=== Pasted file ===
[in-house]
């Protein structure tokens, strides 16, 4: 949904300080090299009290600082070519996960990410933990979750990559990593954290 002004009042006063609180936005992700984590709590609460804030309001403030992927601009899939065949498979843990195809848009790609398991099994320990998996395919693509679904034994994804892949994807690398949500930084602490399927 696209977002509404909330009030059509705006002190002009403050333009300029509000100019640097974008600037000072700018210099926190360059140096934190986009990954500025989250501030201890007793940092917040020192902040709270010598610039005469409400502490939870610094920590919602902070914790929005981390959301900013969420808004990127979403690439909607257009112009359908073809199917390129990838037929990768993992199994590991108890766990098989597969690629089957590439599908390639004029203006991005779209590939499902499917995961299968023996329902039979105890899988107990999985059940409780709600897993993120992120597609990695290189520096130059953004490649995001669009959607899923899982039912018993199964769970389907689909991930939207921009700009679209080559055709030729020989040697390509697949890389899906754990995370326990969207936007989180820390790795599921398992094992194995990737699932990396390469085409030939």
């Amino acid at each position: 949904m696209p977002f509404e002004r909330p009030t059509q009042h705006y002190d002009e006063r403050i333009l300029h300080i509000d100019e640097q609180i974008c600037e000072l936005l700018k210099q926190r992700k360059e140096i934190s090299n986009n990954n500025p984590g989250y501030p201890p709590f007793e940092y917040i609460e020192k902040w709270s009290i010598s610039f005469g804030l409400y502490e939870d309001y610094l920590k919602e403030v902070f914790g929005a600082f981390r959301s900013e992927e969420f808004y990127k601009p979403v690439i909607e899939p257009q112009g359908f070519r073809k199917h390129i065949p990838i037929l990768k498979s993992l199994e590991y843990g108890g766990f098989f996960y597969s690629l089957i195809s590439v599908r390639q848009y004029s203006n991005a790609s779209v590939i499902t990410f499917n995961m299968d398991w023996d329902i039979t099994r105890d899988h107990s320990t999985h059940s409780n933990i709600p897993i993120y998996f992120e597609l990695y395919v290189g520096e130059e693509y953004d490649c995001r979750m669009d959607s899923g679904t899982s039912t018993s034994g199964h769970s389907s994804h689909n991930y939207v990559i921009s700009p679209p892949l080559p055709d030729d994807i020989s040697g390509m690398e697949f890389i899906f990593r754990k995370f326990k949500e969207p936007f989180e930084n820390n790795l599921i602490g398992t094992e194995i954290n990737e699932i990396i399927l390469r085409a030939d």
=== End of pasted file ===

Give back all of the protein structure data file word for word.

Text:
[in-house]
């Protein structure tokens, strides 16, 4: 949904300080090299009290600082070519996960990410933990979750990559990593954290 002004009042006063609180936005992700984590709590609460804030309001403030992927601009899939065949498979843990195809848009790609398991099994320990998996395919693509679904034994994804892949994807690398949500930084602490399927 696209977002509404909330009030059509705006002190002009403050333009300029509000100019640097974008600037000072700018210099926190360059140096934190986009990954500025989250501030201890007793940092917040020192902040709270010598610039005469409400502490939870610094920590919602902070914790929005981390959301900013969420808004990127979403690439909607257009112009359908073809199917390129990838037929990768993992199994590991108890766990098989597969690629089957590439599908390639004029203006991005779209590939499902499917995961299968023996329902039979105890899988107990999985059940409780709600897993993120992120597609990695290189520096130059953004490649995001669009959607899923899982039912018993199964769970389907689909991930939207921009700009679209080559055709030729020989040697390509697949890389899906754990995370326990969207936007989180820390790795599921398992094992194995990737699932990396390469085409030939």
């Amino acid at each position: 949904m696209p977002f509404e002004r909330p009030t059509q009042h705006y002190d002009e006063r403050i333009l300029h300080i509000d100019e640097q609180i974008c600037e000072l936005l700018k210099q926190r992700k360059e140096i934190s090299n986009n990954n500025p984590g989250y501030p201890p709590f007793e940092y917040i609460e020192k902040w709270s009290i010598s610039f005469g804030l409400y502490e939870d309001y610094l920590k919602e403030v902070f914790g929005a600082f981390r959301s900013e992927e969420f808004y990127k601009p979403v690439i909607e899939p257009q112009g359908f070519r073809k199917h390129i065949p990838i037929l990768k498979s993992l199994e590991y843990g108890g766990f098989f996960y597969s690629l089957i195809s590439v599908r390639q848009y004029s203006n991005a790609s779209v590939i499902t990410f499917n995961m299968d398991w023996d329902i039979t099994r105890d899988h107990s320990t999985h059940s409780n933990i709600p897993i993120y998996f992120e597609l990695y395919v290189g520096e130059e693509y953004d490649c995001r979750m669009d959607s899923g679904t899982s039912t018993s034994g199964h769970s389907s994804h689909n991930y939207v990559i921009s700009p679209p892949l080559p055709d030729d994807i020989s040697g390509m690398e697949f890389i899906f990593r754990k995370f326990k949500e969207p936007f989180e930084n820390n790795l599921i602490g398992t094992e194995i954290n990737e699932i990396i399927l390469r085409a030939d």